I can use both lenses for really close magnification and flip one up when I don’t need it (make sure you put them on in the proper order so your “regular” lens is closest to you so it works. The whole unit is easily raised without removing from your head. It’s just so convenient (once you get the darn thing set up at first the way you like it). Because they fit the way they do, they are easily worn over safety glasses. The headband is a bit uncomfortable (for me) and caused headaches but I just put a bit of padding in there (I’m not that industrious–I used a thick piece of weatherstripping I found at a moment of disgust and pain and it worked for me).

    When that wears off I’ll probably go for a bit of quilting–good idea.

    I think this product is excellent–and a reasonable price.

    I’m no expert by any stretch–I just like to pass along what I’ve learned from experience and sometimes stupid mistakes–and always appreciate it when others do the same as we all benefit (I know this is in much greater detail than necessary–but I would have loved to have had ALL this information a while back). Any tips gleaned from experience help (and if someone can improve on my ideas or conclusions from experience I welcome it).

    I hope someone finds this helpful–I believe in Karma. Good luck to all!

  6. avatar


    May 22, 2012 at 8:16 am

    Kate-if it’s ok can you please let us know the name of the magnifier that you use and where you purchased it. Thanks.Janet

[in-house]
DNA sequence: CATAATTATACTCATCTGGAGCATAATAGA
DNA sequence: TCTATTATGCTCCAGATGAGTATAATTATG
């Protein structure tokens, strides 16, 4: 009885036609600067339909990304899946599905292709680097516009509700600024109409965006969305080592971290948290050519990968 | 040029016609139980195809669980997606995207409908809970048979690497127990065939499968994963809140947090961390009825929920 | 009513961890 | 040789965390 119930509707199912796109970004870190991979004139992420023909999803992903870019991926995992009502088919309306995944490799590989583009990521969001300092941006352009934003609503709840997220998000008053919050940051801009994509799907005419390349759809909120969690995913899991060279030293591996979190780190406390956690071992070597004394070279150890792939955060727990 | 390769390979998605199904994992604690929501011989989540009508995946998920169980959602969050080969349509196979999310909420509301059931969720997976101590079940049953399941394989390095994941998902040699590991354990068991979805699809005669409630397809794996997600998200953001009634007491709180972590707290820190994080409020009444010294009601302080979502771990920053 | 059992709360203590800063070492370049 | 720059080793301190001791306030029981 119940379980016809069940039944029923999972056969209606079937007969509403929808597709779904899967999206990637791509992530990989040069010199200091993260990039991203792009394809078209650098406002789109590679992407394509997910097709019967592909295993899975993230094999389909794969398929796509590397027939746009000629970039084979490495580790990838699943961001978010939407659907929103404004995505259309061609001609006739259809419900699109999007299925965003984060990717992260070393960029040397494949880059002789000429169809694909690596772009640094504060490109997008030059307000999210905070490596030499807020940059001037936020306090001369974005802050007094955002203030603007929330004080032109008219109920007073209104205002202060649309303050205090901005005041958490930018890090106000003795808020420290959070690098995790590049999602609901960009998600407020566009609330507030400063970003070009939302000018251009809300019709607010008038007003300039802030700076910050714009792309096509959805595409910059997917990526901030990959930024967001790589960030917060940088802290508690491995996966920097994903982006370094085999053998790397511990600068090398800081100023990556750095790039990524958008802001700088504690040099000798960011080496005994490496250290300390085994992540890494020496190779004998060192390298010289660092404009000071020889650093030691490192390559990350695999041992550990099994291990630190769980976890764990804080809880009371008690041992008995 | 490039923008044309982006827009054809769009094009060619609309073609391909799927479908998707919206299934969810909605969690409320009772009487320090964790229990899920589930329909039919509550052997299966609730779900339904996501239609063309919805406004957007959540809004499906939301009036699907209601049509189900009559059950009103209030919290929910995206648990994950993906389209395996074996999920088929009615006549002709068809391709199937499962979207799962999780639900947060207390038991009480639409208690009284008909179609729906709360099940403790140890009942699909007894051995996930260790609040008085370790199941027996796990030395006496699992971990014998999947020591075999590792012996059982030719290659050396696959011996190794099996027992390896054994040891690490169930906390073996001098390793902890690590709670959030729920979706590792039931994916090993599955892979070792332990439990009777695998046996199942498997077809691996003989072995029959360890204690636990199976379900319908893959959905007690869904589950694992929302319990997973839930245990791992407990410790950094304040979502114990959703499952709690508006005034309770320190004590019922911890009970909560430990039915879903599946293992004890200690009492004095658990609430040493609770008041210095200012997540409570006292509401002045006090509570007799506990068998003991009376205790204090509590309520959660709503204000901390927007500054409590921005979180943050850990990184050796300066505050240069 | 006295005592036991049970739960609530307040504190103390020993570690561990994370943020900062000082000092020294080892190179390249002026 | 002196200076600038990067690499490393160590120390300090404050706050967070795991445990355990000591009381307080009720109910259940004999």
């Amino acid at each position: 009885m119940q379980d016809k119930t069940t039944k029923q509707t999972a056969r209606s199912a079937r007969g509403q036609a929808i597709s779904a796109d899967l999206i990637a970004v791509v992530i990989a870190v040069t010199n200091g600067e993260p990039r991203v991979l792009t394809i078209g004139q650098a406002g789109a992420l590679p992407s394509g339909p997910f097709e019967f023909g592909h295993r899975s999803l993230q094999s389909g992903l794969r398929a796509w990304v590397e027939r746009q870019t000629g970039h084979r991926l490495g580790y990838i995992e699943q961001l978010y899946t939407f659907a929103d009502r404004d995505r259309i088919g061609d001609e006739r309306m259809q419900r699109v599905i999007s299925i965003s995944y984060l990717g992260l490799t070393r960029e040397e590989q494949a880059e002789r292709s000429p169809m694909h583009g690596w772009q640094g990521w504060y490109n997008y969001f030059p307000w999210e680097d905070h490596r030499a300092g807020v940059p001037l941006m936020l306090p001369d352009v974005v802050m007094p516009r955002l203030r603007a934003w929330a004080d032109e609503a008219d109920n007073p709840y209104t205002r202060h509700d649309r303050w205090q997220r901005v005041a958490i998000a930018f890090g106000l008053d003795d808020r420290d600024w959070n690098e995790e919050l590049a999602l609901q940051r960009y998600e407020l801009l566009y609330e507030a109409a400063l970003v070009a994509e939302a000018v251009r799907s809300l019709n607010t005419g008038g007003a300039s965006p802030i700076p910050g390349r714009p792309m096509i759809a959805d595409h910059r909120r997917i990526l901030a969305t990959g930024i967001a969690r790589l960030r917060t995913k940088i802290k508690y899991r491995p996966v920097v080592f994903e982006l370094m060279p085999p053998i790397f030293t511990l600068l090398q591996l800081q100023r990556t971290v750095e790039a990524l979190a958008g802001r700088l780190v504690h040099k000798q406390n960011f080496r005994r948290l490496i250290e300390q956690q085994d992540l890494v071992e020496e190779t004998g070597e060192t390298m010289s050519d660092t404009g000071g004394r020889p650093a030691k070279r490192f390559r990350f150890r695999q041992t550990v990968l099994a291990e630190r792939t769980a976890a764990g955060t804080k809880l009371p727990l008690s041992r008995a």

7. avatar


    May 22, 2012 at 10:28 am

    I have both the Optivisor and visor set that looks and sounds like the decription for the G6-7. I bought the my version of the G6-7 before I started making jewellery when I had to make repairs to small stuff like watches, glasses, circuit boards, etc. They were very good for what I needed. Incidentally, the set I have has the magnifcation for each lens stamped on the upper corner of the lens. You can also tell the different magnification by the thickness of the lens. The fatter the lens the more magnification.

    I started wire wrapping about 5 years ago now and used these lenes, however, I found that all the light coming from every direction caused my eyes to tire. My wife gave me an Optivisor with a 1.75 lens for Chrsitmas 2010 and I have used them ever since. I find the optics to be of a higher quality and I really appreciate having all the glare and reflections eliminated by the shielding. I have since purchased the LED light frame and the Optiloupe attachments, plus a 2.0 magnifcation lens and really like the set up.

    A note of caution: The people who make the Optiloupe attachment do not seem to be in touch with those that make the LED attachment as the two cannot be used together as they come. The bolt provided with the Optiloupe is not long enough to go through the light attachment AND the visor, nor could I find a longer replacement. It appears to be a bolt with a fine thread so the I ended up having to drill the hole in the light attachment and visor slightly larger to accommodate a regular bolt. Jewellery Tools was very willing to refund the cost of the loupe and retuen postage if I did not want to keep it, but with this little modification the set up works just fine and it isn’t hard to do.